Ada Bair told me this. Ada runs a rural hospital in Carthage, population 2700, in Hancock County in western Illinois. I met her in Springfield, where I spoke this week to a conference of rural hospital administrators.
Half the kids in town are eligible for free or reduced lunches. So many Carthage kids rely on school for food, she said, that the idea of summer terrifies them. This is the byproduct of rural poverty, unemployment and now widespread drug addiction.
Yes, kids in America’s farm belt don’t have enough food for the weekend. There’s something very messed up about that.
A few years ago, Ada started Food For Thoughts, which sends home weekend lunches with these kids. Her hospital also now funds free lunches for kids 18 and under through June and July. I’m not sure about August and was afraid to ask.
Six weeks ago, Ada’s husband, Charlie, opened a frozen-yogurt shop in what had been a long-abandoned drive-in bank that he’d bought and remodeled. He calls it Lilly’s, for Ada’s late mother, who helped bag the lunches for the kids before she passed at age 102 last year. The shop is at Wabash and Madison in downtown Carthage.
“He wanted to do something on a micro scale that could be replicated in other communities to help revive dying downtowns,” Ada said.
Lilly’s operates in an economic desert of shuttered storefronts. It offers chocolate, vanilla, and a flavor that changes periodically; salted carmel pretzel was a big hit. The profits go to Ada’s Food For Thoughts.
Carthage has been thinning out for years now, Ada says. Methode – a company that makes batteries – has finished moving most of what was several hundred jobs down to Mexico, in a process that took 15 years. Farms are consolidating, too. They’re still family farms, but where there was four or five farms and families working them, there is now one. Where there were four or five farm houses on one road, there’s now one. A farm that size is the only way to afford the kind of massive farm equipment they’re selling these days.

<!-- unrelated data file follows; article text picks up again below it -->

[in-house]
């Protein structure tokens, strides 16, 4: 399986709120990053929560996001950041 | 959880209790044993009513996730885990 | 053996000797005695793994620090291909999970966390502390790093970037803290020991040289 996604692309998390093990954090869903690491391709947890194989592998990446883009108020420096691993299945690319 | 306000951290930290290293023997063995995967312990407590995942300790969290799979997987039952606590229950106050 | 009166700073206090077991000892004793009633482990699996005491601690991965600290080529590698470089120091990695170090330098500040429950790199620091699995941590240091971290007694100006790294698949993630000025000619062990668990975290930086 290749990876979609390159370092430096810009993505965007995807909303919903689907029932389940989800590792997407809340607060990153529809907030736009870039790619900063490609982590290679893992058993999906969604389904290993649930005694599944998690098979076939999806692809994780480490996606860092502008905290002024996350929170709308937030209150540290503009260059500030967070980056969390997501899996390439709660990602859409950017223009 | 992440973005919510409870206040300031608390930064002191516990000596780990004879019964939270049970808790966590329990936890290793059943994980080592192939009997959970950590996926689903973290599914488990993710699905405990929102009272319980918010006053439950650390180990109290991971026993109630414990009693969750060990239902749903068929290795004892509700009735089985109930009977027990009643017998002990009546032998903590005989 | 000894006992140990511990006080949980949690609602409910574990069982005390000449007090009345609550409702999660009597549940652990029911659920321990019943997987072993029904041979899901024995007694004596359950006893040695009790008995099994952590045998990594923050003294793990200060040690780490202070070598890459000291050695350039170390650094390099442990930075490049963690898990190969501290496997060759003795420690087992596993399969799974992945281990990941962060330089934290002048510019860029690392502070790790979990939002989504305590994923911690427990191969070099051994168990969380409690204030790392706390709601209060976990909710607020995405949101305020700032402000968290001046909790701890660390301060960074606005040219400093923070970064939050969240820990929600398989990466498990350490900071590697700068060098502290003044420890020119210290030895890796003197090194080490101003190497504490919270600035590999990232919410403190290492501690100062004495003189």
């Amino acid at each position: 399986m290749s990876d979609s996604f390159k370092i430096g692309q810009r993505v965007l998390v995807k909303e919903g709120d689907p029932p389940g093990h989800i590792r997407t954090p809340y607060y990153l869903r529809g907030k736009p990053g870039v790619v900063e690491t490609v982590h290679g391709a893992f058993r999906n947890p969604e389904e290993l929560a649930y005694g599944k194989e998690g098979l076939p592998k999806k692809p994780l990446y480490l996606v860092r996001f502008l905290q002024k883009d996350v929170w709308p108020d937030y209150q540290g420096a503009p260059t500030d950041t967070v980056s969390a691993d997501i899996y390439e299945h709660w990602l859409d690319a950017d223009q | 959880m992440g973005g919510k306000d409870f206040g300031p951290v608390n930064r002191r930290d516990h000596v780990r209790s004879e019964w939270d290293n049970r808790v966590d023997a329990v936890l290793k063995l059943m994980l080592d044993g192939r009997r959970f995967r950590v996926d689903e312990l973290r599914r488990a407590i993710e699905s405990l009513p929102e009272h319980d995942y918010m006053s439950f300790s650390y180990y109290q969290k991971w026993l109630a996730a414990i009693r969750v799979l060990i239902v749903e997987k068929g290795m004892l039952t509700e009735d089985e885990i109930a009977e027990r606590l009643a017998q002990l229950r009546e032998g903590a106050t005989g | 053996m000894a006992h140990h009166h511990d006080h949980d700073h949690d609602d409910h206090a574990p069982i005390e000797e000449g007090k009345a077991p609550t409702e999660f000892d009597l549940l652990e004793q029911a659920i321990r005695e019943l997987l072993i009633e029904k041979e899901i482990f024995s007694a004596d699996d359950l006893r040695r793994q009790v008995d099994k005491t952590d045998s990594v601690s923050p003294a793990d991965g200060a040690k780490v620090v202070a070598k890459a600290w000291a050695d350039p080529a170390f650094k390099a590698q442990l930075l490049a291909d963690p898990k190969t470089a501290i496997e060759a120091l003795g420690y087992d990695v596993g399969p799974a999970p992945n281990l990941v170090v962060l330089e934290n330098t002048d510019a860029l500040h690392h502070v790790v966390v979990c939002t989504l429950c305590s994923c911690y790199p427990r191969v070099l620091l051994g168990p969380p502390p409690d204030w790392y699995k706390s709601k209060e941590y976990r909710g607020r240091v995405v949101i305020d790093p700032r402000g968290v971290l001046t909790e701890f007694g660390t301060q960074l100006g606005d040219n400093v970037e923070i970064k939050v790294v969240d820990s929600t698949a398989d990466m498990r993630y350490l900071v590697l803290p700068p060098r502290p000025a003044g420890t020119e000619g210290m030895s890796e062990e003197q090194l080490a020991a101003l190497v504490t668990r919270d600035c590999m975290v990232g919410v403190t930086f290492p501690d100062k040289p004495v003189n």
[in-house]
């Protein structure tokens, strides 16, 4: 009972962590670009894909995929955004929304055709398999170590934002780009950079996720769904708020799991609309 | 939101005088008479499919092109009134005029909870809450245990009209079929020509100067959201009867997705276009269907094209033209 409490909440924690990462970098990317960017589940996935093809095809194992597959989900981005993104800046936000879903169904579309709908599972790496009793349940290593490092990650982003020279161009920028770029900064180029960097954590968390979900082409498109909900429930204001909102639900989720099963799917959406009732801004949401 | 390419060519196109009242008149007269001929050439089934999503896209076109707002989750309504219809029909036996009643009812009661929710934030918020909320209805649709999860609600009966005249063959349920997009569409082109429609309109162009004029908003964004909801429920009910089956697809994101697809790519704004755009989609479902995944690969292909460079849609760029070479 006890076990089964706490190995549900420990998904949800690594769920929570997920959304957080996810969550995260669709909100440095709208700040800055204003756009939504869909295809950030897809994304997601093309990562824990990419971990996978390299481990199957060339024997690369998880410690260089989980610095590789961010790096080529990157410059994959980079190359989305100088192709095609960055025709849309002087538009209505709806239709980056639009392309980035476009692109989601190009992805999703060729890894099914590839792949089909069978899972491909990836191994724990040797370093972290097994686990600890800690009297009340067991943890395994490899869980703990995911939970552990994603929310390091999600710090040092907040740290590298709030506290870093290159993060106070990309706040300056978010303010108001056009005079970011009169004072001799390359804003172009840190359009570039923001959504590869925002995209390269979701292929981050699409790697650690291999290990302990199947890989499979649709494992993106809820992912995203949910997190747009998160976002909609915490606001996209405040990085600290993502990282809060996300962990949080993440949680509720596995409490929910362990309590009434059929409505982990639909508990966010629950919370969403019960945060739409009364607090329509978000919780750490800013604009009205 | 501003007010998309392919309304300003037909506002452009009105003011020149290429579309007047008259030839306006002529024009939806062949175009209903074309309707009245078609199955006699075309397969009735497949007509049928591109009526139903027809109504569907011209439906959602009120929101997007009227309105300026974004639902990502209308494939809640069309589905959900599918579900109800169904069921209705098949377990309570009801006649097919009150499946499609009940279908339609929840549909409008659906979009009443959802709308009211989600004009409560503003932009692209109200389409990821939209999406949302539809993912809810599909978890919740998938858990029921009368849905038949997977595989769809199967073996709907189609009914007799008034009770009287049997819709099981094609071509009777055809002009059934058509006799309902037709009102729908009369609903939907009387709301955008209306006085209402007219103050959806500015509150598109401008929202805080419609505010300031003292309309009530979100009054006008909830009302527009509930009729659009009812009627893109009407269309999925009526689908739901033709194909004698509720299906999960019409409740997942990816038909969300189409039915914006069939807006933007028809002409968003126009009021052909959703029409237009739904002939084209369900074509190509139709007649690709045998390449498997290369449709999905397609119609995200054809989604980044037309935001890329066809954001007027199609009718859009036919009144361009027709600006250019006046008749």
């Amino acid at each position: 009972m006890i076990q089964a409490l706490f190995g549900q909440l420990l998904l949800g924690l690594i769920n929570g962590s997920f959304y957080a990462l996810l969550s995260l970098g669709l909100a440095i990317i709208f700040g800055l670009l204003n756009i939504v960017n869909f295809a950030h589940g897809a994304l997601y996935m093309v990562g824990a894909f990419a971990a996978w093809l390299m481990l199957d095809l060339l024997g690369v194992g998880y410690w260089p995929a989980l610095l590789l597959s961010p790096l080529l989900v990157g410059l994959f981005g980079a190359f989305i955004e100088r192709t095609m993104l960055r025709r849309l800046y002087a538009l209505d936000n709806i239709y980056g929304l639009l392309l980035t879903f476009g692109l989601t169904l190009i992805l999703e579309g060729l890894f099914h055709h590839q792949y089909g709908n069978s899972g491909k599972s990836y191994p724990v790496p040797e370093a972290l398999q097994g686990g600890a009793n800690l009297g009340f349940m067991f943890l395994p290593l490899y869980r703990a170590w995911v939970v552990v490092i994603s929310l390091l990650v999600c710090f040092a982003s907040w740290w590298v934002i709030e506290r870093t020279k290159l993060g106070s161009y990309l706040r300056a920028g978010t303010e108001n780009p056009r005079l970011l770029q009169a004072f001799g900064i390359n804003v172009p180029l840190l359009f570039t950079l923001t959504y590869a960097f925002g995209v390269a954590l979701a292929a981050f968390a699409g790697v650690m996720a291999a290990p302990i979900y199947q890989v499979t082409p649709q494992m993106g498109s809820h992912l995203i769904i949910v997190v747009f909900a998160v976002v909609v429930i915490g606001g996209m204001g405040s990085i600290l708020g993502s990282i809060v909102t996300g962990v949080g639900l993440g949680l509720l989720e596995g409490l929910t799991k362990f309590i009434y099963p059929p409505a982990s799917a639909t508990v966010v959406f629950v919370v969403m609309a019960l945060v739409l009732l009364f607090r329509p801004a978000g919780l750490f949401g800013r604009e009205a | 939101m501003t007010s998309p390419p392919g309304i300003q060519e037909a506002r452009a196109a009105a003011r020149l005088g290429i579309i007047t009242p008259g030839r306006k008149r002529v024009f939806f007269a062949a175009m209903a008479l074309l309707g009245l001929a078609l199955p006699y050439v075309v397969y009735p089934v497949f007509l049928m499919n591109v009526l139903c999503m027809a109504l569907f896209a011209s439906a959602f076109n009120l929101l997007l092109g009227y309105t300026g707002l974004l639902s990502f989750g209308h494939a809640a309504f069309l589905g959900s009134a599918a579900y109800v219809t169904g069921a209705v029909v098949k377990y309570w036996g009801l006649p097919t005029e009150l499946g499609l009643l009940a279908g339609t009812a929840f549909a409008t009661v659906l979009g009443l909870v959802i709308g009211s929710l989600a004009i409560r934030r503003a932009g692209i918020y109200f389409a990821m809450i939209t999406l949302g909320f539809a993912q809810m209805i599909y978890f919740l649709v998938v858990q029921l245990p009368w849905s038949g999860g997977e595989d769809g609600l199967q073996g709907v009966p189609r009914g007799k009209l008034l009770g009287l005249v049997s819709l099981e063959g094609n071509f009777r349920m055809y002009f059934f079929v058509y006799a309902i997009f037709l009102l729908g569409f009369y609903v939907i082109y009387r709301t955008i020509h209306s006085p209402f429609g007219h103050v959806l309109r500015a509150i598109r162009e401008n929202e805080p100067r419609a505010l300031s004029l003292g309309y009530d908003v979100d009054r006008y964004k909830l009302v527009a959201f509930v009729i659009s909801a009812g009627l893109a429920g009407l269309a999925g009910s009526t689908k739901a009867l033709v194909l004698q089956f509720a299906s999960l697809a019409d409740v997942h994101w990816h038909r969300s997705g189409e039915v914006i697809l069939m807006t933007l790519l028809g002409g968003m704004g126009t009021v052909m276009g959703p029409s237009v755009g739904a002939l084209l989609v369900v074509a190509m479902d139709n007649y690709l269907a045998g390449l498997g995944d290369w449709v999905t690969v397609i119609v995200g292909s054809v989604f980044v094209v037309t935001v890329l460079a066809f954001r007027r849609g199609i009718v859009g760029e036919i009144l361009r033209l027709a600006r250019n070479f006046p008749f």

So there’s just fewer people in Carthage, fewer people to support grocery stores, churches, to form the critical mass to move projects of all kinds. Less community. Made it feel almost like a desert – at least where people are concerned. With that comes isolation and a deep poverty.
Seems to me this also has a lot to do with the opiate-addiction epidemic in America. Isolation – in suburbia or in tiny farming towns. Either way, we’re cut off from each other. Opiates feed on that. As drugs, they create the idea that being alone is preferable. But in a small town or county, they also create the feeling that we’re powerless against them. It’s true; when we work in isolation, all problems are insoluble. Sometimes I get depressed.
But then I meet folks like Ada Bair — a little like Narcan for the soul.